Tuesday, October 9, 2007

Akamai counters commoditization fears by extending WAN acceleration to business, communications applications

Akamai's announcement this week of much broader acceleration benefits -- to all IP applications, including VOIP -- extends its WAN optimization capabilities into enterprises and out to remote users. The move comes as Akamai is facing perceptions its services are increasingly commodities, and therefore under downward price pressure.

The Akamai IP Application Accelerator service takes Akamai's traditional Web and electronic software distribution benefits to a wider set of applications. Now, client/server, chat, FTP file transfers, and productivity applications that use secure sockets layer (SSL), Internet protocol security (IPsec), user datagram protocol (UDP), and Citrix independent computing architecture (ICA) can gain performance boosts over the public Internet or virtual private networks (VPNs).

By making the offering a managed service, Akamai is seeking to make it simple and affordable for IT providers in enterprises and SMBs to employ WAN optimization amid a growing array of options. [Disclosure: Akamai is a sponsor of BriefingsDirect podcasts that I produce and moderate.]

Several mega trends are at work in the market for the extended delivery of enterprise applications and communications services. On one hand, enterprises and service providers of all stripes are seeking to cut total costs by consolidating their datacenters, modernizing their applications and streamlining the platforms they must support. They are leveraging open source options, virtualization, and low-cost hardware and storage options.

On the other hand, adoption of outsourcing, software as a service (SaaS), shared services, SOA, Citrix/terminal services, and more reliance on Internet-based communications like VOIP are making the reliance on fast end-to-end Internet performance more critical than ever. The result is a consolidation on the serving end of the equation, with more need for overall WAN performance, among more end-points that are increasingly farther away from their hosts for critical online applications and services. In other words, enterprises want many types of IP services delivered fast and secure with fewer server locations to more and further-flung users.

What's more, as more subscription-payment based services are added to the mix, the sensitivity to price for total delivery of applications is high. Those seeking WAN optimization services are seeking both high performance and low total costs.

Into this brewing storm, Akamai is taking its globally distributed network and Web-based acceleration services to a new level. In addition to providing market-dominant positions for the delivery of data and software packages and patches, as well as object and streaming acceleration for media, entertainment and ecommerce providers, Akamai is asserting itself between end users and the services they need -- regardless or the origins.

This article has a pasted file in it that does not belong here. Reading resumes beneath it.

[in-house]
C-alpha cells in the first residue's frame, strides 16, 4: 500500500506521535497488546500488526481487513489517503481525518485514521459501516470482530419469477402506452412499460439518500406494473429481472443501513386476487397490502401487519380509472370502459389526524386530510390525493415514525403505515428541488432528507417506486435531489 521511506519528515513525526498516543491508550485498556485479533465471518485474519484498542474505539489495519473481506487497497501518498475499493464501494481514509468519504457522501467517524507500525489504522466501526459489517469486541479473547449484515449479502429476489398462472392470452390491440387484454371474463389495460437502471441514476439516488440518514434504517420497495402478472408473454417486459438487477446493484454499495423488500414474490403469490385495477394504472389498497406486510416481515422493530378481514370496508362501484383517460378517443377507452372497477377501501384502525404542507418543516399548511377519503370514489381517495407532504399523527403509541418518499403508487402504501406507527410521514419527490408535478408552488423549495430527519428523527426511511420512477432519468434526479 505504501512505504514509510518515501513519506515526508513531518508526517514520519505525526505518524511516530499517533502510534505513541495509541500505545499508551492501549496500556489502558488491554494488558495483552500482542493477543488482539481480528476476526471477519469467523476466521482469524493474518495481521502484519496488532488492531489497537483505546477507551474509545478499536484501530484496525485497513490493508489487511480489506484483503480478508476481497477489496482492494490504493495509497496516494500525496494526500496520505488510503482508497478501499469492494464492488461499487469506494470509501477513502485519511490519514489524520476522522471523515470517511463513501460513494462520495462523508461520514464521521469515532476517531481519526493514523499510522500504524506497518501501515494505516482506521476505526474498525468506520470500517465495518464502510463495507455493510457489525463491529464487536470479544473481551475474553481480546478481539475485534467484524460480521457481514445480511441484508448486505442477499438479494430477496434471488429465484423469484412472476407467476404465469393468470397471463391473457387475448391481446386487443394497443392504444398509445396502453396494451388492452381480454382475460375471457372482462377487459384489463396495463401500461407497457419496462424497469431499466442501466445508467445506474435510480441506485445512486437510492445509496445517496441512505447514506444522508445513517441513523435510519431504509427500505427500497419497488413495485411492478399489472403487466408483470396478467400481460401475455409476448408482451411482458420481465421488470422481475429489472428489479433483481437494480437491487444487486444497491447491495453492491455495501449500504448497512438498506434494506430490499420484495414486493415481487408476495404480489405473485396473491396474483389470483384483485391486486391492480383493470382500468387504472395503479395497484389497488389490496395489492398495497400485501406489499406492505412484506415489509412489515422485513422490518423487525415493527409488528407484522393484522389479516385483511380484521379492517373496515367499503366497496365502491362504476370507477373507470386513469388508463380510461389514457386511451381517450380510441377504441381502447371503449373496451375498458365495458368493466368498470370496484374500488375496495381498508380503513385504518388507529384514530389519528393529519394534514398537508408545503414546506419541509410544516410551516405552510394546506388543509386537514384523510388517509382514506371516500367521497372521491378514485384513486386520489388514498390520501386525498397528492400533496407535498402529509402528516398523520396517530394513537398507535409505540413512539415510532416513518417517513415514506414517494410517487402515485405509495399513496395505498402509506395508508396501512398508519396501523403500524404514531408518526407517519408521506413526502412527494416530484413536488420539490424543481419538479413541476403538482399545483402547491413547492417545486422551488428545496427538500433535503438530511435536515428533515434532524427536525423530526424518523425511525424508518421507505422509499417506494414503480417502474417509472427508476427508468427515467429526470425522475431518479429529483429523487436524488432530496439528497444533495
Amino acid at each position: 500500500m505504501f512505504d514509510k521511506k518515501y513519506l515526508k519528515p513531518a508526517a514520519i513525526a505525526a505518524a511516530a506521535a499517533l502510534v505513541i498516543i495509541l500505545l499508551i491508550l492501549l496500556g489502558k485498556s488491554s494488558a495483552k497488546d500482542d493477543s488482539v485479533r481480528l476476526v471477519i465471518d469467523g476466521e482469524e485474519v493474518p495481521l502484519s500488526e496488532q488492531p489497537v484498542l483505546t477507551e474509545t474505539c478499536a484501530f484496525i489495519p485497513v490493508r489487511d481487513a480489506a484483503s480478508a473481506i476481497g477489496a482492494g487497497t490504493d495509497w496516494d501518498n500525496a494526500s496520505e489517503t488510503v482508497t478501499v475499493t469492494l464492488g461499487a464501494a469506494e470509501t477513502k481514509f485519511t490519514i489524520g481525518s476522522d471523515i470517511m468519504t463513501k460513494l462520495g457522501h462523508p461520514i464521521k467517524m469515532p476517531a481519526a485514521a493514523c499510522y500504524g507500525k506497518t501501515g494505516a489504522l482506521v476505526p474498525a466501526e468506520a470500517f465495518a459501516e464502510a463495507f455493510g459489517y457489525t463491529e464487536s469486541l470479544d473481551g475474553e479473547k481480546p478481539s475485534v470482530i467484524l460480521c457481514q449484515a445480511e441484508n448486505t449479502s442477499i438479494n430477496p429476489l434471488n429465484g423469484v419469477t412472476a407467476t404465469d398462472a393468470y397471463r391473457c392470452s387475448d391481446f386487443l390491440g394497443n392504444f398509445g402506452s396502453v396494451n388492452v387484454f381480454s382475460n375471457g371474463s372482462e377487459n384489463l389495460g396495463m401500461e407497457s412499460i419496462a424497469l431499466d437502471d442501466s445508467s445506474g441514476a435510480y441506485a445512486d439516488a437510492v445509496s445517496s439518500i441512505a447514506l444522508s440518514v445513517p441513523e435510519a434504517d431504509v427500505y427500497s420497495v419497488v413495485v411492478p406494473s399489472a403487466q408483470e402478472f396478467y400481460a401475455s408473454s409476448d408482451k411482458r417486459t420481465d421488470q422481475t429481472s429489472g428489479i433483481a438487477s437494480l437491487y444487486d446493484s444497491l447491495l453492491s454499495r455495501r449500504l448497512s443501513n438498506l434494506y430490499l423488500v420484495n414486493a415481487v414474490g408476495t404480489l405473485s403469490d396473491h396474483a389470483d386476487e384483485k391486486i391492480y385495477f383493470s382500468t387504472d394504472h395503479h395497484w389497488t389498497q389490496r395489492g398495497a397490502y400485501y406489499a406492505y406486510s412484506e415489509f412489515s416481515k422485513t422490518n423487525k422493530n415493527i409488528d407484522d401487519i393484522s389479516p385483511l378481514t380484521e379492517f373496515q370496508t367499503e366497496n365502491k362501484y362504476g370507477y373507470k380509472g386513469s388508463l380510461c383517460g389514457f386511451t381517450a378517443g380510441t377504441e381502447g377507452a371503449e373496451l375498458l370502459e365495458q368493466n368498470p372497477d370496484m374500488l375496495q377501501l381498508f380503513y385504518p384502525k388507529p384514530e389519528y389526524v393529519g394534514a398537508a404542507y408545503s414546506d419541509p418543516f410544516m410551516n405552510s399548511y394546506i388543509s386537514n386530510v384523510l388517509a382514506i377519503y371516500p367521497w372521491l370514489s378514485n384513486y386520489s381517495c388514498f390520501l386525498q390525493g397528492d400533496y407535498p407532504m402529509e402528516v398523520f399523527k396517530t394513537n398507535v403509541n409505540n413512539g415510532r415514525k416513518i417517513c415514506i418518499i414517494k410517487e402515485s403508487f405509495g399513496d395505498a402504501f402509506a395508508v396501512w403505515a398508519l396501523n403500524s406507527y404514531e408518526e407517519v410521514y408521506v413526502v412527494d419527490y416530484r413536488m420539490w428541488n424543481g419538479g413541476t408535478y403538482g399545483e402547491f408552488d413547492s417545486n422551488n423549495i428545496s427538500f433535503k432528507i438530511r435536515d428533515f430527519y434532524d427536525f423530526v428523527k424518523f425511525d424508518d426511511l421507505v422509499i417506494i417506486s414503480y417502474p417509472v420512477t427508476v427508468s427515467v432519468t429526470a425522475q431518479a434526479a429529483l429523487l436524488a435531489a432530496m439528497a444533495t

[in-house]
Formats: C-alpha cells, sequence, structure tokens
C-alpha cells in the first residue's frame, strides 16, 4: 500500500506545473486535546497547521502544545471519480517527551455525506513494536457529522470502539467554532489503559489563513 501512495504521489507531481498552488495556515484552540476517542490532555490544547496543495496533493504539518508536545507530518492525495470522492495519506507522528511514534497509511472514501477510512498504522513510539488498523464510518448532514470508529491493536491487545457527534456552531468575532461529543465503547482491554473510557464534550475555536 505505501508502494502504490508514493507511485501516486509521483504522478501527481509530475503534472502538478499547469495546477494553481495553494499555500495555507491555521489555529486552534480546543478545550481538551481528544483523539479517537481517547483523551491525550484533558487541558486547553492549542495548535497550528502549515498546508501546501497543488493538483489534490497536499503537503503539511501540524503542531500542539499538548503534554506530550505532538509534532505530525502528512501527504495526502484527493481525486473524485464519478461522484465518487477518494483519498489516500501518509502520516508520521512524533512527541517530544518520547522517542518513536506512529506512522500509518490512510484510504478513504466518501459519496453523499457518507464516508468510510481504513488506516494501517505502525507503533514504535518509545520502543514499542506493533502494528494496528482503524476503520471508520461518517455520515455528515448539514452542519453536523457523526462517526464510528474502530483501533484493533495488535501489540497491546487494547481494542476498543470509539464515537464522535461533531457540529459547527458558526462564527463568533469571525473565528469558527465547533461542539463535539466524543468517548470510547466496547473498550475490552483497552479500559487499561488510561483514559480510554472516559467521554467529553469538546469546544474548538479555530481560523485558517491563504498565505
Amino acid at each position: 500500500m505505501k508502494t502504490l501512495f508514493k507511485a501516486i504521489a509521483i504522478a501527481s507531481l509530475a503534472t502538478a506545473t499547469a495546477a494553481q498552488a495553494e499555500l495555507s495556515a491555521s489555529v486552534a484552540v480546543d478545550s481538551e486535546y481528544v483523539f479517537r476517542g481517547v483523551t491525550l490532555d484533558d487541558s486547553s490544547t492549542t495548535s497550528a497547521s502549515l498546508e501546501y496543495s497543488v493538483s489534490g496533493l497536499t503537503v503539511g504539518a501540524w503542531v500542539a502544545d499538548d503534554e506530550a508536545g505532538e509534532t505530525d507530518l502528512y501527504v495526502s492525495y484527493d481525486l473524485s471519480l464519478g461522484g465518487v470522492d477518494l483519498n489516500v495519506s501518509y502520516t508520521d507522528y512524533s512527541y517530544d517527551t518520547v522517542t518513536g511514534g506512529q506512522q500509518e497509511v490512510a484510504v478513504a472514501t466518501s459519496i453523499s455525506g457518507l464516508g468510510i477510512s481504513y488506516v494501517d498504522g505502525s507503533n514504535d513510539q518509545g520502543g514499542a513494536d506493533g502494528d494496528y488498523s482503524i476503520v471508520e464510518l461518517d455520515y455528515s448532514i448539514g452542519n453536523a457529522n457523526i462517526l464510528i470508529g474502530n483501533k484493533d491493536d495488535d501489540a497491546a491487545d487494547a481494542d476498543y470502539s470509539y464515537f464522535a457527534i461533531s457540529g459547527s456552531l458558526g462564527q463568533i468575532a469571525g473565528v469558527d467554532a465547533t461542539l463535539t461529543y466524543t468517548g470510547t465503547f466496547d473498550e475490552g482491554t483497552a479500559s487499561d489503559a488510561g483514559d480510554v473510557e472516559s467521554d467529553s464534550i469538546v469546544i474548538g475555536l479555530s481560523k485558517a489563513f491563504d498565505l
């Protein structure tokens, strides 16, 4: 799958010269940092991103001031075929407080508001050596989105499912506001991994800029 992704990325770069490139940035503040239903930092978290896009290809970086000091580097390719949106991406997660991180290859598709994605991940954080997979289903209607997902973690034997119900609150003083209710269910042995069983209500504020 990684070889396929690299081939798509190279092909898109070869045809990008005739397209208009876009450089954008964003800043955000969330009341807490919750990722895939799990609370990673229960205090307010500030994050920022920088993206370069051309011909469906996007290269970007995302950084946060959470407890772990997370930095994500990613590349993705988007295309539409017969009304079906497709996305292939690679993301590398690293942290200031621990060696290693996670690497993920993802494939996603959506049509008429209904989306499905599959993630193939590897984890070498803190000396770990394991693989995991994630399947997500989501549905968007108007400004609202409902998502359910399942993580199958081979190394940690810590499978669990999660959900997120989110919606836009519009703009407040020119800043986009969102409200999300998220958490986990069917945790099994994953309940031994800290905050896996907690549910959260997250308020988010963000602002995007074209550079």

The IP Application Accelerator boosts the speed and quality of e-mail, voice over IP services, and file transfers within an organization. Akamai is also expected to begin offering more services soon that target chatty applications, RIAs, and business process services delivery directly to corporate remote branches. By combing Akamai's ability to cache data from applications closer to remote end users, while also speeding the chatty nature and interface deltas of online applications, a powerful acceleration solution is in the works that aligns well with SOA and increased use of SaaS and enterprise-managed shared services, regardless of the end-points.

A number of architectural and technical approaches can be brought to the mix of problems behind fast and dependable applications and services delivery via the Internet. For example, just as Akamai places its server boxes are ISP locations worldwide -- so that data, objects and content are closer to the browsers that call on them -- Akamai could also place such boxes inside of enterprises and at retail outlets or entertainment venues. More point to point architectural approaches that leverage strategic placement of appliances can also be leveraged.

[UPDATE: For example, a recent new offering by Starbucks and Apple that allows iPhone users who enter a Starbucks outlet to see the music selection played over their iTunes interface -- for possibly buying -- uses Akamai appliance "boxes" at each retail outlet.]

This novel approach combines a local WiFi network with iTunes and the server at each Starbucks outlet, as well as the WAN services, in such a way that innovative entertainment and mobile ecommerce services are now in the offing. I can see in the not distant future where those consumers attending a concert, movie, theater or opera could be given the choice of buying a song, video or the entire live performance itself via their converged mobile device and shopping application via an optimized network. See a show, enjoy it, buy it to keep on the que out to the parking lot. There could be sporting event innovation here too.

Such additional services that help sellers join and innovate with buyers via the mobile and Internet networks is what Akamai is banking on to elevate its value from perceived bit pipe accelerator to commerce and entertainment value-added partner. The same types of services when brought to the enterprise could allow workers to buy and use business services on an as-needed basis -- or, to gain free or low-cost applications and services when paired with relevant and useful advertising or trial services.



The announcement of Akamai's IP acceleration services for enterprises appears only the beginning of a new set of offerings and a wider strategic role for Akamai, and other WAN services providers, over the next several years.

[Disclosure: Akamai is a sponsor of BriefingsDirect podcasts that I produce and moderate.]